Forecasting: This is the process of making predictions about the future based on the past and present data. It is most commonly used to analyze trends. A common example might be estimation of the next year sales based on the sales of the current year and previous years.
Semisupervised learning
The challenge with supervised learning is that labeling data can be expensive and time consuming. If labels are limited, you can use unlabeled examples to enhance supervised learning. Because the machine is not fully supervised in this case, we say the machine is semisupervised. With semisupervised learning, you use unlabeled examples with a small amount of labeled data to improve the learning accuracy.
Unsupervised learning
When performing unsupervised learning, the machine is presented with totally unlabeled data. It is asked to discover the intrinsic patterns that underlies the data, such as a clustering structure, a lowdimensional manifold, or a sparse tree and graph.
 Clustering: Grouping a set of data examples so that examples in one group (or one cluster) are more similar (according to some criteria) than those in other groups. This is often used to segment the whole dataset into several groups. Analysis can be performed in each group to help users to find intrinsic patterns.
 Dimension reduction: Reducing the number of variables under consideration. In many applications, the raw data have very high dimensional features and some features are redundant or irrelevant to the task. Reducing the dimensionality helps to find the true, latent relationship.
Reinforcement learning
Reinforcement learning analyzes and optimizes the behavior of an agent based on the feedback from the environment. Machines try different scenarios to discover which actions yield the greatest reward, rather than being told which actions to take. Trialanderror and delayed reward distinguishes reinforcement learning from other techniques.
Considerations when choosing an algorithm
When choosing an algorithm, always take these aspects into account: accuracy, training time and ease of use. Many users put the accuracy first, while beginners tend to focus on algorithms they know best.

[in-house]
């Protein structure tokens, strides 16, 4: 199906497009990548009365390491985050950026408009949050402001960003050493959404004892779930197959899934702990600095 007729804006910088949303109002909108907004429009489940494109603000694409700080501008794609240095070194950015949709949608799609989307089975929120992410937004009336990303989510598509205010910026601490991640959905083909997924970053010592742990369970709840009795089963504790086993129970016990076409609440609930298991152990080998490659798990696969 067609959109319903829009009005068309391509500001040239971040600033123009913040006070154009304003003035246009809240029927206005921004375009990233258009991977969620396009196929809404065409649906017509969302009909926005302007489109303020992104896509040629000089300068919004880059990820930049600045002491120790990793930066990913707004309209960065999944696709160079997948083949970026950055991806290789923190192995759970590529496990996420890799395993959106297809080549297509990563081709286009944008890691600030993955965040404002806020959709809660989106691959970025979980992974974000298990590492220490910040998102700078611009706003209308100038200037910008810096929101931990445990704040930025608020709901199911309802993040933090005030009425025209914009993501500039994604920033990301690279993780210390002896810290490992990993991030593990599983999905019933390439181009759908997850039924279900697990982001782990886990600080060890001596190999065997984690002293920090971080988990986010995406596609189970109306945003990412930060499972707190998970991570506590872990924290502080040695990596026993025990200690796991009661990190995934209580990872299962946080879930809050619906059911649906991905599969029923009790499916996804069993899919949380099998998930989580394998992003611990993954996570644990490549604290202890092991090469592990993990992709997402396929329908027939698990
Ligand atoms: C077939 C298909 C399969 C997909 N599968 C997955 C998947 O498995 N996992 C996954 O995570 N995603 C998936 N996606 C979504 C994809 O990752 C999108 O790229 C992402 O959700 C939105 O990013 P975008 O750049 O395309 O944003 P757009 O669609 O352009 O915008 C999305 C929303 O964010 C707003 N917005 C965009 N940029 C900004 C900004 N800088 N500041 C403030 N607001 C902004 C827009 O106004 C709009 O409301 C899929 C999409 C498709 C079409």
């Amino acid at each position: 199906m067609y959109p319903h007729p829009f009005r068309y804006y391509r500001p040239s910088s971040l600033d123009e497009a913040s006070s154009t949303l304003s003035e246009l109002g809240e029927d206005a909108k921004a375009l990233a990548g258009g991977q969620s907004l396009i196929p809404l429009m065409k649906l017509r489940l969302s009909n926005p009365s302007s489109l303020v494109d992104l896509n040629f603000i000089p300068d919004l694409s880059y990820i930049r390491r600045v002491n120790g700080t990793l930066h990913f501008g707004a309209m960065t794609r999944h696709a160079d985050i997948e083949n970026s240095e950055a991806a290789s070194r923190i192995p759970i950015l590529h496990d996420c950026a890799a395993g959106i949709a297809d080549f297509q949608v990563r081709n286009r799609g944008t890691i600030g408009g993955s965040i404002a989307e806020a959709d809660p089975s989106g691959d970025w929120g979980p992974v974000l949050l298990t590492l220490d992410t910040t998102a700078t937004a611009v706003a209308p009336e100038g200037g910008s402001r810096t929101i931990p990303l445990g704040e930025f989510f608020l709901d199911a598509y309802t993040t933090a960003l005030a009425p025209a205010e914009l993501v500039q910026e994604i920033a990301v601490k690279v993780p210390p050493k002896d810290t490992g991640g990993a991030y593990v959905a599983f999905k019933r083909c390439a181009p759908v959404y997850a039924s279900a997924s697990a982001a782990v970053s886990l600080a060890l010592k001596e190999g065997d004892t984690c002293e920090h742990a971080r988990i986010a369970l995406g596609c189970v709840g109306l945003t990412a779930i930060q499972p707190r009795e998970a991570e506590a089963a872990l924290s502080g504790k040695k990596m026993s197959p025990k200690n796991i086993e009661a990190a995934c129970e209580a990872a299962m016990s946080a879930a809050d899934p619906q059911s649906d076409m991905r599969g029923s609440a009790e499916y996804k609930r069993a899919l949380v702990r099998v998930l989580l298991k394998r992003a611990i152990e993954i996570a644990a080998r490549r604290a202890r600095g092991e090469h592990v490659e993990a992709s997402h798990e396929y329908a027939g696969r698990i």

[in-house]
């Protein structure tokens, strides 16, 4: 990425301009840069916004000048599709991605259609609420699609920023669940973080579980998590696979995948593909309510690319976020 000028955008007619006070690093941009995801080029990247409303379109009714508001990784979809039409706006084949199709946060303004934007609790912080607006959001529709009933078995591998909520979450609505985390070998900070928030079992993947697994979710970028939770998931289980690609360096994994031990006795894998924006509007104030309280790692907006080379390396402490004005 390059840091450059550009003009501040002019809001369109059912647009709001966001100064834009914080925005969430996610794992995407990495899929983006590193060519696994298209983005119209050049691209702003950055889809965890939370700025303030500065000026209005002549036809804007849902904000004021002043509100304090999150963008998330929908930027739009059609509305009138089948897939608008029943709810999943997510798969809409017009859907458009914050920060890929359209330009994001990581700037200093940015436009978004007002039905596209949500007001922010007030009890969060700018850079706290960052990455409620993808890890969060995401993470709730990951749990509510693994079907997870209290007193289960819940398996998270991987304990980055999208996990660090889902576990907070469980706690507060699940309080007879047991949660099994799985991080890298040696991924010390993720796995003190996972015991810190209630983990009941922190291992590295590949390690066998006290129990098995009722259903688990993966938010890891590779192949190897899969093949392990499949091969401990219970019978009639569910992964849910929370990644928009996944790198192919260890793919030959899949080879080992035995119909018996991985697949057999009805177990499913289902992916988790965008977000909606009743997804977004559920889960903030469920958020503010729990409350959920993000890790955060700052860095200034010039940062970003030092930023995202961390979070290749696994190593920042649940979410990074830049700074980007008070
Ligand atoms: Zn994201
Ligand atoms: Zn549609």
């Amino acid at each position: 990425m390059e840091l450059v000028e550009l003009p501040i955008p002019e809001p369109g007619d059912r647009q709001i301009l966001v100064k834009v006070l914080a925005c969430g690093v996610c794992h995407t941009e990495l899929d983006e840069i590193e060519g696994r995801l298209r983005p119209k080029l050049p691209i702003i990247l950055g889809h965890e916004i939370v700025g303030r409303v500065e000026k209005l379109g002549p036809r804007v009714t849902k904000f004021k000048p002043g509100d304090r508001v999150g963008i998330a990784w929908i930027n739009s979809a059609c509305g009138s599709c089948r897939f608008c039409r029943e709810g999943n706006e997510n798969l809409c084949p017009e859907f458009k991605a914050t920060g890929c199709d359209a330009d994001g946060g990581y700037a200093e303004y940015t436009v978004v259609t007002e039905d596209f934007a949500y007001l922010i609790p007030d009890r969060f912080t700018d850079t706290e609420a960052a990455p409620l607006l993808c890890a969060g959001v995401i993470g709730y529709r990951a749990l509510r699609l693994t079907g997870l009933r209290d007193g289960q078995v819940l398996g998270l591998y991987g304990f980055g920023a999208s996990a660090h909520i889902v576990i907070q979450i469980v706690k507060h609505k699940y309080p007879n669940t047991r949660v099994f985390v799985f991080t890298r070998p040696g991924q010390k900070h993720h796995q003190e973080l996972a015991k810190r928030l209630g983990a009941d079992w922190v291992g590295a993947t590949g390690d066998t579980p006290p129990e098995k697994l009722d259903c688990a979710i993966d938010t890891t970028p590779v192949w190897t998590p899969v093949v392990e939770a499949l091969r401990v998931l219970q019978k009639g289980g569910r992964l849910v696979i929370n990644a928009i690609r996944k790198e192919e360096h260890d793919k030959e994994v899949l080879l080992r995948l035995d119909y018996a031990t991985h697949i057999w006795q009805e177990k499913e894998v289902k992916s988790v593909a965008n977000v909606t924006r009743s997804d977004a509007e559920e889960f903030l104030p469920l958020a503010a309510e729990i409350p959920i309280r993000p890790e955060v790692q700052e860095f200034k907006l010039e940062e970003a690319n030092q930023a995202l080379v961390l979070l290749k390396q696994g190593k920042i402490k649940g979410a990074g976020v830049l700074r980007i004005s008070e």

When presented with a dataset, the first thing to consider is how to obtain results, no matter what those results might look like. Beginners tend to choose algorithms that are easy to implement and can obtain results quickly. This works fine, as long as it is just the first step in the process. Once you obtain some results and become familiar with the data, you may spend more time using more sophisticated algorithms to strengthen your understanding of the data, hence further improving the results.
Even in this stage, the best algorithms might not be the methods that have achieved the highest reported accuracy, as an algorithm usually requires careful tuning and extensive training to obtain its best achievable performance.
When to use specific algorithms
Looking more closely at individual algorithms can help you understand what they provide and how they are used. These descriptions provide more details and give additional tips for when to use specific algorithms, in alignment with the cheat sheet.
For a full treatment of algorithms and considerations for their use, see the full post on the SAS website.
Bio: Hui Li is a Principal Staff Scientist of Data Science Technologies at SAS. Her current work focuses on Deep Learning, Cognitive Computing and SAS recommendation systems in SAS Viya. She received her PhD degree and Master’s degree in Electrical and Computer Engineering from Duke University. Before joining SAS, she worked at Duke University as a research scientist and at Signal Innovation Group, Inc. as a research engineer. Her research interests include machine learning for big, heterogeneous data, collaborative filtering recommendations, Bayesian statistical modeling and reinforcement learning.
Original. Reposted with permission.